What Flavor Is Your Culture?

What Flavor Is Your Culture?

I believe our number one job, as leaders, is to ensure that healthy, productive cultures are created, nurtured and rewarded such that our people can and will contribute the best and truly enjoy coming into work every day!

Mahatma Gandhi so wisely said, “A nation’s culture resides in the hearts and in the soul of its people.” And so it goes in every workplace and every community and every family. If we aren’t taking care of the culture, we aren’t taking care of business.

Culture is like the air we breathe. It is all around us, and the signs are there like the wind. Sometimes it’s in neon lights. More often though, there are subtle clues to tell us what’s going on and we need to look for them.

Just like there are archetypes in spiritual belief systems, there are cultural archetypes that can be seen and measured. We will focus here on four dominant cultural archetypes that are present in virtually every organization or system on the planet to one degree or another. They have different and even opposite value drivers, effectiveness assumptions, and leadership styles.

4 Dominant Cultural Archetypes

People · Possibility · Product · Policy

Using a tool I created called the C.A.T. Scan – or Cultural Assessment Tool, you can assess your team and organizational cultures by way of these four archetypes. You will also gain insights about how your leaders and you might affect them, and how to strengthen and/or change them.

Each of these cultures brings value, strengths, and challenges to the table. It is a rare case when only one of these is operating within the larger organization. In fact, an organization may have all four operating at the same time. Usually, there are one or two that dominate and one that is the least noticeable.

Product: This is a thinking culture where the focus is on results, objectivity, competitiveness and transactional interactions with the external world, including customers, suppliers, regulators, etc. Getting to the goal line really matters in a product culture. These leaders are highly competitive, drivers, and all about bottom-line results. They care a lot about market share and achievement and profits (in the non-profit world – big influence). An example of this could be a highly market driven company like General Electric.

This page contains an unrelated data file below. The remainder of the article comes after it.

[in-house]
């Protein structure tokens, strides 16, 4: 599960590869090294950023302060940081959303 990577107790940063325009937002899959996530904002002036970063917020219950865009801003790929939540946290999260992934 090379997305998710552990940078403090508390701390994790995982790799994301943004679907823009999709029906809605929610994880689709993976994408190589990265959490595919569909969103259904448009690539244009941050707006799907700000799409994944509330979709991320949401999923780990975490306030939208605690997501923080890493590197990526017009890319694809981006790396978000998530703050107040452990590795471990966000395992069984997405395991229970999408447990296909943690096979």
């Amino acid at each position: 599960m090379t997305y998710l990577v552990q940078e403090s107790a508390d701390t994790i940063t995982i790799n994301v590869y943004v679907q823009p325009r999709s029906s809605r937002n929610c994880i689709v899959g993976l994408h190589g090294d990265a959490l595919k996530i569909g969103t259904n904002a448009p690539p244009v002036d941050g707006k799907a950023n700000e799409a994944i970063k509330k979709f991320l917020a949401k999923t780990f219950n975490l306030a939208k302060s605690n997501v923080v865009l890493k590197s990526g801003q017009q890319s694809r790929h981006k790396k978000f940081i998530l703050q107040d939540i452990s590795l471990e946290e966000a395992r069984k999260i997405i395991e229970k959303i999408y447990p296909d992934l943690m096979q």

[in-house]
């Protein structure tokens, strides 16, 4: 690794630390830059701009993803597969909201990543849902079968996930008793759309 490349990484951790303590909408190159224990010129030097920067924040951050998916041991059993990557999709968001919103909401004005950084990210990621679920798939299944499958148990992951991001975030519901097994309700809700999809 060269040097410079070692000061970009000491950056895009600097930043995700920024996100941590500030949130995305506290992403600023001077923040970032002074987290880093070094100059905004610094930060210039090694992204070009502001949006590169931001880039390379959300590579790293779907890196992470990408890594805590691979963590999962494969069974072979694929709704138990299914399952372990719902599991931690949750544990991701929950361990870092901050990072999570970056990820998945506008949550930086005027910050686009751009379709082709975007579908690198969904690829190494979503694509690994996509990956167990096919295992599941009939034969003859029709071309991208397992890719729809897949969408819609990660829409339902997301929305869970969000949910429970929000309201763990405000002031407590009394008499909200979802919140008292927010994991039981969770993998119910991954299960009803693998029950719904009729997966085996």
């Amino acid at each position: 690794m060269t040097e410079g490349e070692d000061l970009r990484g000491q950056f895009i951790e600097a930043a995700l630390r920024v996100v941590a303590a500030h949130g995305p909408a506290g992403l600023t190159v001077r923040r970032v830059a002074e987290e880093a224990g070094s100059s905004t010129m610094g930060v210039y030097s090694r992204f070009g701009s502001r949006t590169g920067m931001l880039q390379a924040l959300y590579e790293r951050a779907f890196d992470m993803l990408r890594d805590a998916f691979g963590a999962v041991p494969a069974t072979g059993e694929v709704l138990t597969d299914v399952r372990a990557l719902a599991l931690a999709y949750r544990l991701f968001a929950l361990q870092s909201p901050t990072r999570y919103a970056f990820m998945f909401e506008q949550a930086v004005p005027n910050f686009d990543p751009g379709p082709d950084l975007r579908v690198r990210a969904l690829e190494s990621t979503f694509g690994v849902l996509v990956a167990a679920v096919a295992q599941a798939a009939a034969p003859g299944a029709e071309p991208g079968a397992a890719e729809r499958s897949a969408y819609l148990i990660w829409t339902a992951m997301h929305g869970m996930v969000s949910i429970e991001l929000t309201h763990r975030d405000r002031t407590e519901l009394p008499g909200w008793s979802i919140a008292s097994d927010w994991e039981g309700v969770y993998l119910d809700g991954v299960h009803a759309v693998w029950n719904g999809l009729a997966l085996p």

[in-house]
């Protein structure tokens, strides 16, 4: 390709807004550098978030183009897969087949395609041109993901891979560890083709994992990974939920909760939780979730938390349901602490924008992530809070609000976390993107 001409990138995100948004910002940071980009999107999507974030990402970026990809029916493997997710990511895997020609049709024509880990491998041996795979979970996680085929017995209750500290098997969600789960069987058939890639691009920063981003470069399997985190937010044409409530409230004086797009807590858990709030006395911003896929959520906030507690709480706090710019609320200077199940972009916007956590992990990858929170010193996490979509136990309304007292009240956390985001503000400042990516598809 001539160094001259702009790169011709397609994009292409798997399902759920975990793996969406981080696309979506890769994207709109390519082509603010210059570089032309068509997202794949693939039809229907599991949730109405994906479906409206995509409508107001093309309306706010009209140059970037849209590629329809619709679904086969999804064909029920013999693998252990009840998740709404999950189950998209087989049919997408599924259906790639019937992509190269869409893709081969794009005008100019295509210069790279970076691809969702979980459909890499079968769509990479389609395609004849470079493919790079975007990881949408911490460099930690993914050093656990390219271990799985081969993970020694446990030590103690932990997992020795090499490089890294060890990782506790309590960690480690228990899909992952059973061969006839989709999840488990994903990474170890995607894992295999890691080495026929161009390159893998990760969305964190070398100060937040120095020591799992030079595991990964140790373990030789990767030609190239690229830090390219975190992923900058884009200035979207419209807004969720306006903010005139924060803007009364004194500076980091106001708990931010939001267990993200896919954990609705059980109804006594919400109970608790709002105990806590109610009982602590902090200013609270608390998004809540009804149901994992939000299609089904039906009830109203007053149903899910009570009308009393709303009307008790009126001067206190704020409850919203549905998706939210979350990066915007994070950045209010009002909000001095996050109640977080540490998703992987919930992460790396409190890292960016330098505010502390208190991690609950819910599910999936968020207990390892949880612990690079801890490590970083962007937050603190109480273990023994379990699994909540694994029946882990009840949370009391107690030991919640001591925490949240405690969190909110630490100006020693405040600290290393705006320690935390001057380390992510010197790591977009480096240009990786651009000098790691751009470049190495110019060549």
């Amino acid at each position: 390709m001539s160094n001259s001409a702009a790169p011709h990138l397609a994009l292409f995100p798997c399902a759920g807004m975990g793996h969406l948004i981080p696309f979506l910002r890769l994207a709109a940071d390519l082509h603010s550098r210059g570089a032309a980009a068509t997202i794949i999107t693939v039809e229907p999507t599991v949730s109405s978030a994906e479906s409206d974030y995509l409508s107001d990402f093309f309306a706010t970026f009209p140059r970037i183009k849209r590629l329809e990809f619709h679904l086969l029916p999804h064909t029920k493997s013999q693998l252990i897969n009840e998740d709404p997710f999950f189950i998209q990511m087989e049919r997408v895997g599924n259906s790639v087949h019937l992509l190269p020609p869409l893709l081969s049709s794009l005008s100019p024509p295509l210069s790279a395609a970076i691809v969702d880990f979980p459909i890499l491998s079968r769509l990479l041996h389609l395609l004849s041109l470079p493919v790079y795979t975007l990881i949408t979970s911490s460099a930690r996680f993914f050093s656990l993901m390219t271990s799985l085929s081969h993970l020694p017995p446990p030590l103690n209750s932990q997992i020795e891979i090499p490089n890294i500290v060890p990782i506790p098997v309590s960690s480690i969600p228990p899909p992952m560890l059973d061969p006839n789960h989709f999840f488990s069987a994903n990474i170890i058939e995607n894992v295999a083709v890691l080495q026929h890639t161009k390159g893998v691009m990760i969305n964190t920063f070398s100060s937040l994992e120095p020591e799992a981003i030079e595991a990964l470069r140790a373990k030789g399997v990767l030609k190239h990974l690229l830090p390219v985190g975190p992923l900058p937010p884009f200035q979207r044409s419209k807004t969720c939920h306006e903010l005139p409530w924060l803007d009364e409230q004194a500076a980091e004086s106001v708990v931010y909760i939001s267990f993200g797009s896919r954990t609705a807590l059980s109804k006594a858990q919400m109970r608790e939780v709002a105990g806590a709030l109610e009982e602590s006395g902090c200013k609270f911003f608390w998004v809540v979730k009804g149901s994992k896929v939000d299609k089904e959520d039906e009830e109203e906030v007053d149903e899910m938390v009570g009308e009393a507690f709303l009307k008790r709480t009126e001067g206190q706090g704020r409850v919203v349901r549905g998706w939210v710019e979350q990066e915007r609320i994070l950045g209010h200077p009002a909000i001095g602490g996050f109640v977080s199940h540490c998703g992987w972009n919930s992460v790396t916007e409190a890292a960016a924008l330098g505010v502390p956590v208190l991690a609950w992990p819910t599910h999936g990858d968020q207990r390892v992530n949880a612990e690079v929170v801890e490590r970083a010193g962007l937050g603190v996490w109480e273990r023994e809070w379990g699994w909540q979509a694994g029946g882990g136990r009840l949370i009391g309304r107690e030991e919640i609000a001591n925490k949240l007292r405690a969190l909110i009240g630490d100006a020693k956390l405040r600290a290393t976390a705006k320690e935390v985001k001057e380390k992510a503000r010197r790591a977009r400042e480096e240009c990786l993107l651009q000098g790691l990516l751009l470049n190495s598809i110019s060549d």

Policy: This is a sensing culture where the focus is on control, accountability, rules, hierarchy, and formality. Attention is largely internal. These leaders focus on monitoring, timeliness, details, organizing, uniformity, laws and rules. An example of this culture could include governmental agencies and public schools.

People: This is a feeling culture where the focus is on teamwork, collaboration, and empowerment of the people within the organization. There is a strong belief that taking care of your own will take care of everything else. These leaders care and emphasize commitment, people, participation, service, loyalty, and teams. Examples of this culture might be Southwest Airlines.

Possibility: This is an intuitive culture where the focus is on innovation and agility. It is entrepreneurial, with few rules, often shifting roles and priorities on a dime to do whatever needs to be done. They want to stay on the cutting edge and meet or even help define customer needs with new solutions. Leaders here focus on vision, innovation, flexibility, and transformation. They even enjoy breaking the “rules” and forging entirely new pathways. Examples that leap to mind are Apple, Google, and Zappos.

These 4 P’s – Product, Policy, People, and Possibility are the predominant cultural archetypes we see in organizations around the world, not just in the United States. Next time you are out and about, pay attention and you will notice the predominant culture pretty quickly. You can also check out who is leading the culture to give you more insights.

Because it is common to find sub-cultures within the larger culture, it’s a good idea to look at the leader, her team, and the bigger system to see where they match, conflict, or compliment each other. Here’s a methodical way to do that.

To begin, let’s start with four examples from the C.A.T. scan, or Cultural Analysis Tool, and consider whether your organization is characterized more by:

  1. Teamwork and collaboration. Is it like family and is loyalty a big deal? Or…
  1. Innovation, autonomy, and risk taking. Is it like being in a start up all the time/Or…
  1. Competitiveness and achievement? Is it all about winning? Or is it…
  1. Structure, efficiency, control. Are rules a big deal?

Which one or more did you choose as main way we do things here for your organization? Was it People, Possibility, Product or Policy? Was it a combination? Which one didn’t you choose?

The point is – they are generally more obvious that you might have realized and fairly easy to diagnose with our C.A.T. scan. Go ahead, take your culture for a test-drive.

Logged-in Members may download our Culture Assessment Tool ‘C.A.T. Scan’, while non-members may download the resource by filling out form below:


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